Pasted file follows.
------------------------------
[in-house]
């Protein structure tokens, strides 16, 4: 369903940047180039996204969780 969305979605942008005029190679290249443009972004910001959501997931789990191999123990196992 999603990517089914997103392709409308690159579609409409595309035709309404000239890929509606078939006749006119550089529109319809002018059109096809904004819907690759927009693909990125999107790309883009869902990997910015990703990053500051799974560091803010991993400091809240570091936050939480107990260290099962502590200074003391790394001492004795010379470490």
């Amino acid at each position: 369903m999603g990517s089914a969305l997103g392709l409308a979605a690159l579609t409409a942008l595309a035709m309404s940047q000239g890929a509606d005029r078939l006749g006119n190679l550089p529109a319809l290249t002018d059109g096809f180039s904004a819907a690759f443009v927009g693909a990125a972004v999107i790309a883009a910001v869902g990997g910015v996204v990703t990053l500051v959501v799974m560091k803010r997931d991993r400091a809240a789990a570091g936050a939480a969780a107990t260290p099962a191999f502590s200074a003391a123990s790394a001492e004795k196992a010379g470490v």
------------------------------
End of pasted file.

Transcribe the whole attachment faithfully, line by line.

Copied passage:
[in-house]
């Protein structure tokens, strides 16, 4: 369903940047180039996204969780 969305979605942008005029190679290249443009972004910001959501997931789990191999123990196992 999603990517089914997103392709409308690159579609409409595309035709309404000239890929509606078939006749006119550089529109319809002018059109096809904004819907690759927009693909990125999107790309883009869902990997910015990703990053500051799974560091803010991993400091809240570091936050939480107990260290099962502590200074003391790394001492004795010379470490």
């Amino acid at each position: 369903m999603g990517s089914a969305l997103g392709l409308a979605a690159l579609t409409a942008l595309a035709m309404s940047q000239g890929a509606d005029r078939l006749g006119n190679l550089p529109a319809l290249t002018d059109g096809f180039s904004a819907a690759f443009v927009g693909a990125a972004v999107i790309a883009a910001v869902g990997g910015v996204v990703t990053l500051v959501v799974m560091k803010r997931d991993r400091a809240a789990a570091g936050a939480a969780a107990t260290p099962a191999f502590s200074a003391a123990s790394a001492e004795k196992a010379g470490v």